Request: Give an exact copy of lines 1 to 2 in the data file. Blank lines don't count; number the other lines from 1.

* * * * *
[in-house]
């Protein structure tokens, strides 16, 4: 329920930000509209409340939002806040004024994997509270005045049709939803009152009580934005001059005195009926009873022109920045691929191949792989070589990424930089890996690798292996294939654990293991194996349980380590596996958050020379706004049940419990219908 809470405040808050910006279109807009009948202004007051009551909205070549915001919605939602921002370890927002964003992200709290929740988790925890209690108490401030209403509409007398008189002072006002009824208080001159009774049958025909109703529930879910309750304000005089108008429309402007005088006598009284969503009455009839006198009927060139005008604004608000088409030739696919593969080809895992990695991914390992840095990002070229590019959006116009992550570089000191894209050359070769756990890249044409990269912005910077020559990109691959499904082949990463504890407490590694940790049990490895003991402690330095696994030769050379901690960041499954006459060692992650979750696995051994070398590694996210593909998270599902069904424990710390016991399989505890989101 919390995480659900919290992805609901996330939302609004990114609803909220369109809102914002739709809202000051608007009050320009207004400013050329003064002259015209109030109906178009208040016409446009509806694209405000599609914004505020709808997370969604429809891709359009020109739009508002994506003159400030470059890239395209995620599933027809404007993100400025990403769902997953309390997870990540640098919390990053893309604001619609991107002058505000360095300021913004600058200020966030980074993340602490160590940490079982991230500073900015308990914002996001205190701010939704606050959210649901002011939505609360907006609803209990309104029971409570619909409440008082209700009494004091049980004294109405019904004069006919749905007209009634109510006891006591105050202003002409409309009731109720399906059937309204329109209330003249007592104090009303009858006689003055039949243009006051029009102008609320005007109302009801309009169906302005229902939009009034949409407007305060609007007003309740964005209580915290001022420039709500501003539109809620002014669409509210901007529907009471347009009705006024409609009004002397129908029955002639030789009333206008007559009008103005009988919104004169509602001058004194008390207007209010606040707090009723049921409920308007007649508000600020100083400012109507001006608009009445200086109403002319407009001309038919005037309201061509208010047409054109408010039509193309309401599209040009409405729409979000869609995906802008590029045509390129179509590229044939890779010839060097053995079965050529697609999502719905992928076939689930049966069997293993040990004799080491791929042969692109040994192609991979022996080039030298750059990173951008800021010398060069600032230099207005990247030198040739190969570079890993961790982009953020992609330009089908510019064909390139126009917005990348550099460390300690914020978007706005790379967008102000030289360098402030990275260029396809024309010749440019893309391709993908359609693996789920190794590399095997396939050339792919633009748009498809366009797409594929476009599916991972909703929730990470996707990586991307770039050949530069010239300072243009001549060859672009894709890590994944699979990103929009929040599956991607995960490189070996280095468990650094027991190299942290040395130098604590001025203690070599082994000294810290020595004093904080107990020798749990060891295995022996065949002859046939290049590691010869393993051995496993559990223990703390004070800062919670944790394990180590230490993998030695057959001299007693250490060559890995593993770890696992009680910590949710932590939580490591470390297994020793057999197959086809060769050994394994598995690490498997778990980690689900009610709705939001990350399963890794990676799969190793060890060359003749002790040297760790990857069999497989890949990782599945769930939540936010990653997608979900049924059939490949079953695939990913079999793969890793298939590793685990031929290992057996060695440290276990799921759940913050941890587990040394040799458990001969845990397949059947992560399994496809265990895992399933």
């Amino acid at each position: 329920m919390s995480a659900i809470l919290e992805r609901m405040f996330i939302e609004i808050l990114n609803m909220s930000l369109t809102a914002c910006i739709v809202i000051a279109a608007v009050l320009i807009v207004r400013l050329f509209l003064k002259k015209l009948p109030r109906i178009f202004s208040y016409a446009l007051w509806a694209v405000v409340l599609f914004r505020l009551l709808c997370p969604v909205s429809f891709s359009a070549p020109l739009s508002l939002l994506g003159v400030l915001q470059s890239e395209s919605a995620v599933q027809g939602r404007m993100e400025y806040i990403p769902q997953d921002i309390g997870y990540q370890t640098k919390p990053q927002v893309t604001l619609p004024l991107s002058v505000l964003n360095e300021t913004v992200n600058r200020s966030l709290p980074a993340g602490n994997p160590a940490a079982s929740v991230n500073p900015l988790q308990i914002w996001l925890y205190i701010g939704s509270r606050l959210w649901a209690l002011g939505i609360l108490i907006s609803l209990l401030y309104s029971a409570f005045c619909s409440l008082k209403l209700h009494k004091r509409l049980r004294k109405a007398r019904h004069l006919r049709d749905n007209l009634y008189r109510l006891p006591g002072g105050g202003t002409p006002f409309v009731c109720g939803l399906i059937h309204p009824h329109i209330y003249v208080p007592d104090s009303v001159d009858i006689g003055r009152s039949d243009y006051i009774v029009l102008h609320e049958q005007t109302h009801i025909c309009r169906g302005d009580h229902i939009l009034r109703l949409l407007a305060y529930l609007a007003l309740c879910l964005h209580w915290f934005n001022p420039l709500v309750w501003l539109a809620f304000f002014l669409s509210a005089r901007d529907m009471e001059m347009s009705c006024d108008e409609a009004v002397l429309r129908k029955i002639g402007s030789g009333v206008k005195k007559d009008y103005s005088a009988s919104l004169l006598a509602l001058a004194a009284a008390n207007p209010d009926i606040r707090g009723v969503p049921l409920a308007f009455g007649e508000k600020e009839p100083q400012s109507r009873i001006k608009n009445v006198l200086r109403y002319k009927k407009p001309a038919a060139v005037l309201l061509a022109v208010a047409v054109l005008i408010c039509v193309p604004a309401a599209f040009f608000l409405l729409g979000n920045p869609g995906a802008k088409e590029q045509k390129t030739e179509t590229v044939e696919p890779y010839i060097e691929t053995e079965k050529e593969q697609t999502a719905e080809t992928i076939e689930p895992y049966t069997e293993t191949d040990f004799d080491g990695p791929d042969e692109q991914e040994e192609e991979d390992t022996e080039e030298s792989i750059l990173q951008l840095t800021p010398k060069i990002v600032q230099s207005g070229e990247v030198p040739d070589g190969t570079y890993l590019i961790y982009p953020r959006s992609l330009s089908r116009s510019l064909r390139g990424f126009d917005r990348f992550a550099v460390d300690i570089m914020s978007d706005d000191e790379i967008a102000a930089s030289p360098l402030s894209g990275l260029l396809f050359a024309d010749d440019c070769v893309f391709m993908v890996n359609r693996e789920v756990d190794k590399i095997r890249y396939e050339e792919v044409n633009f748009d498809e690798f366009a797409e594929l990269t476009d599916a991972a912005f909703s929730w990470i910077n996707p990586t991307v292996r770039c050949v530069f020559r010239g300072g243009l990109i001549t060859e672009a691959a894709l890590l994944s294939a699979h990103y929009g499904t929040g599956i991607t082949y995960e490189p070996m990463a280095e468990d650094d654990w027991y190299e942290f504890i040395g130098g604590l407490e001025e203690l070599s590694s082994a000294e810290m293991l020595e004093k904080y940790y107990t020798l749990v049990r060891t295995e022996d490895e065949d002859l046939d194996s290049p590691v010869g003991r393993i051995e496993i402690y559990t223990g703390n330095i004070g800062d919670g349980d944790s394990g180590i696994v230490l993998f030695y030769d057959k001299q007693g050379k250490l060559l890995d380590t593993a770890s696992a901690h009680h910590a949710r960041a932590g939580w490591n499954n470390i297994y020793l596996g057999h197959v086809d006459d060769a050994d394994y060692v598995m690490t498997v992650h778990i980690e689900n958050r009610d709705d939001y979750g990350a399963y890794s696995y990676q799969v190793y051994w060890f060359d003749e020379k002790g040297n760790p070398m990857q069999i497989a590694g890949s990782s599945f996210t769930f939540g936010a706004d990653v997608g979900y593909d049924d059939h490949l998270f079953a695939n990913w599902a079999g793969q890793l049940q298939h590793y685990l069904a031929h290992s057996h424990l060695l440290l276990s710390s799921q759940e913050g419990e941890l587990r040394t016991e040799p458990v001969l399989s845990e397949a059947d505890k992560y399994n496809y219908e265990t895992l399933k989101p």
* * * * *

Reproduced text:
[in-house]
């Protein structure tokens, strides 16, 4: 329920930000509209409340939002806040004024994997509270005045049709939803009152009580934005001059005195009926009873022109920045691929191949792989070589990424930089890996690798292996294939654990293991194996349980380590596996958050020379706004049940419990219908 809470405040808050910006279109807009009948202004007051009551909205070549915001919605939602921002370890927002964003992200709290929740988790925890209690108490401030209403509409007398008189002072006002009824208080001159009774049958025909109703529930879910309750304000005089108008429309402007005088006598009284969503009455009839006198009927060139005008604004608000088409030739696919593969080809895992990695991914390992840095990002070229590019959006116009992550570089000191894209050359070769756990890249044409990269912005910077020559990109691959499904082949990463504890407490590694940790049990490895003991402690330095696994030769050379901690960041499954006459060692992650979750696995051994070398590694996210593909998270599902069904424990710390016991399989505890989101 919390995480659900919290992805609901996330939302609004990114609803909220369109809102914002739709809202000051608007009050320009207004400013050329003064002259015209109030109906178009208040016409446009509806694209405000599609914004505020709808997370969604429809891709359009020109739009508002994506003159400030470059890239395209995620599933027809404007993100400025990403769902997953309390997870990540640098919390990053893309604001619609991107002058505000360095300021913004600058200020966030980074993340602490160590940490079982991230500073900015308990914002996001205190701010939704606050959210649901002011939505609360907006609803209990309104029971409570619909409440008082209700009494004091049980004294109405019904004069006919749905007209009634109510006891006591105050202003002409409309009731109720399906059937309204329109209330003249007592104090009303009858006689003055039949243009006051029009102008609320005007109302009801309009169906302005229902939009009034949409407007305060609007007003309740964005209580915290001022420039709500501003539109809620002014669409509210901007529907009471347009009705006024409609009004002397129908029955002639030789009333206008007559009008103005009988919104004169509602001058004194008390207007209010606040707090009723049921409920308007007649508000600020100083400012109507001006608009009445200086109403002319407009001309038919005037309201061509208010047409054109408010039509193309309401599209040009409405729409979000869609995906802008590029045509390129179509590229044939890779010839060097053995079965050529697609999502719905992928076939689930049966069997293993040990004799080491791929042969692109040994192609991979022996080039030298750059990173951008800021010398060069600032230099207005990247030198040739190969570079890993961790982009953020992609330009089908510019064909390139126009917005990348550099460390300690914020978007706005790379967008102000030289360098402030990275260029396809024309010749440019893309391709993908359609693996789920190794590399095997396939050339792919633009748009498809366009797409594929476009599916991972909703929730990470996707990586991307770039050949530069010239300072243009001549060859672009894709890590994944699979990103929009929040599956991607995960490189070996280095468990650094027991190299942290040395130098604590001025203690070599082994000294810290020595004093904080107990020798749990060891295995022996065949002859046939290049590691010869393993051995496993559990223990703390004070800062919670944790394990180590230490993998030695057959001299007693250490060559890995593993770890696992009680910590949710932590939580490591470390297994020793057999197959086809060769050994394994598995690490498997778990980690689900009610709705939001990350399963890794990676799969190793060890060359003749002790040297760790990857069999497989890949990782599945769930939540936010990653997608979900049924059939490949079953695939990913079999793969890793298939590793685990031929290992057996060695440290276990799921759940913050941890587990040394040799458990001969845990397949059947992560399994496809265990895992399933």